At some point after making the foray into adulthood, there’s a moment where you really wonder if you’re officially an adult. Maybe this moment comes when you have a milestone birthday, when you buy your first home, when you have a baby, when you get married, when you get that promotion at work or some other event in your life that makes you realize you truly are an adult. For me, I think the adult moment I’m really looking forward to is owning a home. We’re looking, and looking and looking some more…
More on officially becoming an adult and why I NEED A HOME…
I’m saddened to tell you that the house I grew up in in a beautiful New Jersey suburb is going on the market next month because my parents are moving! It’s made me realize that my parents are nearing retirement age, that I won’t have that “home” to go home to anymore and that I’m getting older too. And that change is inevitable.
With change comes new opportunities and experiences, but I’d be lying if I said I wasn’t sad about this particular change. Just about every memory of growing up was in that house — my first dog, childhood play dates, making cookies with my mom, playing in the snow in the backyard, doing homework on the kitchen table and spending time with my grandparents. Grandparents who would faithfully pick my brother and me up at school and make sure we had an afternoon snack and our homework done. I have memories of my nanny, my mom’s mom, who would get up with us at the crack of dawn on Christmas morning and sneak down the stairs to go shake presents well before anyone else rolled out of bed. And newer memories like redoing the bathroom and getting ready on my wedding day in the beautiful natural light that poured in.
These are memories that come rushing to the surface now more than ever as I realize that the house I love will no longer be a place where I’ll make new memories in the years to come.
I will no longer be able to go to that home. And it stings. A lot.
But sometimes, becoming an adult is about letting go.
My childhood home was a place to sleep, a place to come home to and to pass the time.
Yes it was my home, but I think I took it for granted. Now I’d do anything to make sure we never let it go…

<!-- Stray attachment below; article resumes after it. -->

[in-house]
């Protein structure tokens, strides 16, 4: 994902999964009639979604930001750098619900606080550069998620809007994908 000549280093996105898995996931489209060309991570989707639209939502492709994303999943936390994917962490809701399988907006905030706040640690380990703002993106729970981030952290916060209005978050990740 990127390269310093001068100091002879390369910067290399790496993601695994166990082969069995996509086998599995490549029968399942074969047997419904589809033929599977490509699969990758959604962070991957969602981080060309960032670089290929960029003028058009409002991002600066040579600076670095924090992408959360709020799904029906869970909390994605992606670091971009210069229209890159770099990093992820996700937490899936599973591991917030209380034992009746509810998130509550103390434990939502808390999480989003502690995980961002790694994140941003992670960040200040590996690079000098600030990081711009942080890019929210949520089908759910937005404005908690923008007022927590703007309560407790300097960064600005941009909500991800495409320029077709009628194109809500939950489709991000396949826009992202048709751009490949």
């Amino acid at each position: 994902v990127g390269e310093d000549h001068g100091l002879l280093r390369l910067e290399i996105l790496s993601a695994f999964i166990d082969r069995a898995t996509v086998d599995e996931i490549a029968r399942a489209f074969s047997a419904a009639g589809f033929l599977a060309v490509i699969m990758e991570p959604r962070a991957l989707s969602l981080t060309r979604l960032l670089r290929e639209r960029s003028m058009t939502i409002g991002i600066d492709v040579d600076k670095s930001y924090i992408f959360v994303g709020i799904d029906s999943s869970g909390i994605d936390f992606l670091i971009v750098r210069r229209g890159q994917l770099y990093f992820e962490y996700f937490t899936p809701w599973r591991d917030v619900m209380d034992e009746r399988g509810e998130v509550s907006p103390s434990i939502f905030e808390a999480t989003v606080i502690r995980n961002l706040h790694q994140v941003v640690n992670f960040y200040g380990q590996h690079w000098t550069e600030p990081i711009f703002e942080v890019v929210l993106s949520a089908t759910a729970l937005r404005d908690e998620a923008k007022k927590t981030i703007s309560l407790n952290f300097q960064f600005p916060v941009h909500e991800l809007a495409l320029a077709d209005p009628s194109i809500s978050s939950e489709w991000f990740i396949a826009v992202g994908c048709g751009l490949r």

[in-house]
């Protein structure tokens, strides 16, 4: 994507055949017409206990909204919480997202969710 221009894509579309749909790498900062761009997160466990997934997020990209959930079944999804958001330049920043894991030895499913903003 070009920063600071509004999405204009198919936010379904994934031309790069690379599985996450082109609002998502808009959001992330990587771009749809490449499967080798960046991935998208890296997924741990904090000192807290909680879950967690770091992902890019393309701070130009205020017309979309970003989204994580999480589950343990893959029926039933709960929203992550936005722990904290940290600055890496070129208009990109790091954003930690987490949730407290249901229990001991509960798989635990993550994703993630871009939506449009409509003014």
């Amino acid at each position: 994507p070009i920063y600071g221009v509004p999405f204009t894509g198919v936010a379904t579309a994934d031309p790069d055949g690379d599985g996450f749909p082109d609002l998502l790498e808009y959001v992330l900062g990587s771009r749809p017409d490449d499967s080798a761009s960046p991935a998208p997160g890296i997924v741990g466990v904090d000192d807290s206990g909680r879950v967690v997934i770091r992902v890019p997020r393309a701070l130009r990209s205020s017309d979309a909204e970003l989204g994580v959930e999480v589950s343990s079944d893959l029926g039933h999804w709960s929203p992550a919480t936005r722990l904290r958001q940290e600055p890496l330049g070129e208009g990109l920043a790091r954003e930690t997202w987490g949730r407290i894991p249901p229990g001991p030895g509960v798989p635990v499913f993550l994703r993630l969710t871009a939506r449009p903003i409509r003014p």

Why is this hitting me hard? Because I’m losing my only real “home.” My parents always let me weigh in on important decisions, like what color to paint and how to decorate. I really feel that our NJ house has a piece of me in it and our current rental does not. AT ALL.
I won’t be there to help my parents pack up my things and I won’t be there to officially say goodbye when the ink dries and my family no longer officially owns the house that I never fully appreciated until now.
Maybe I wanted to hold on to these pieces of my childhood to ensure these memories will never fade.
Maybe I’m scared I’ll forget them if the house is no longer ours. Or maybe in the back of my mind, I always dreamt of buying the house although it’s laughably outside our budget. I think I’m grappling with the change — the change of losing one constant I’ve had my entire life.
Maybe the sale of our house will teach me how to let go although it feels like someone died.
Where am I now? I’m in France and we’re house hunting. Having a place we call “home” in France is something I desperately want and need. A place to make our own with photos and décor and new memories of this chapter in the book of life. I’m looking forward to buying a place in France no matter where we end up because having a home is something I need now more than ever.
I think it’s about parents getting older too. It’s not just about letting go of a childhood home.
Hi Jackie, yes there are so many factors that are playing into my emotions now, many of which come from me not being there. But would I rather be single back in the US? Wouldn’t change my life for anything. 😉
Julia Simens says
I have had a consistent “home” in my life that my mother recently had to move from due to her ailing health. My children have always had a “home” in our global trips around the world but they have never had the same home for over five years. When I was talking to them about being sad that their grandma had to move, their comments were interesting. One said, “Would you want to live there? If no, then it is no big deal, Grandma is just making a new home somewhere else.” So I realized that if I continued to call this building ‘home’ and the one thing that tied me to that building had moved, it really was no longer ‘my home’. I do wonder about all the little expat children who are growing up around the world without a consistent place in their lives. Many are not even tied to their country but these are the future leaders of the world and they will hopefully take a better interest in the world then a more isolated view. Thanks for the lovely article.
Hi! It’s certainly interesting to think about what makes a place a home. I feel like houses live and breathe in a sense and although they’re not alive per se, they really do become part of the family. Glad you enjoyed the piece!
Usually memories are related to places. Memories remain with us, places not always do.
Lisa | LLworldtour says
Hi! Just found my way over here…where in NJ? I am from there originally too and just wrote a post about 2 yrs ago about my dad selling our childhood home…except I was actually happy to see him get out of a 1970s time warp! 🙂 It was bittersweet going through some old stuff, but my childhood was a mixed bag. The funny thing is my boyfriend is now house hunting too…IN NJ! He’s there, i’m in Chicago when not traveling. Nice to find you! 🙂
Hi Lisa, glad you found the blog. It’s hard growing up sometimes, but I know there are good things to come. Best of luck to you and your future endeavors! (I’m from a town in Somerset County not too far from Morristown — don’t like getting too personal about locations on the blog, so feel free to email if you want to chat further about that ;-))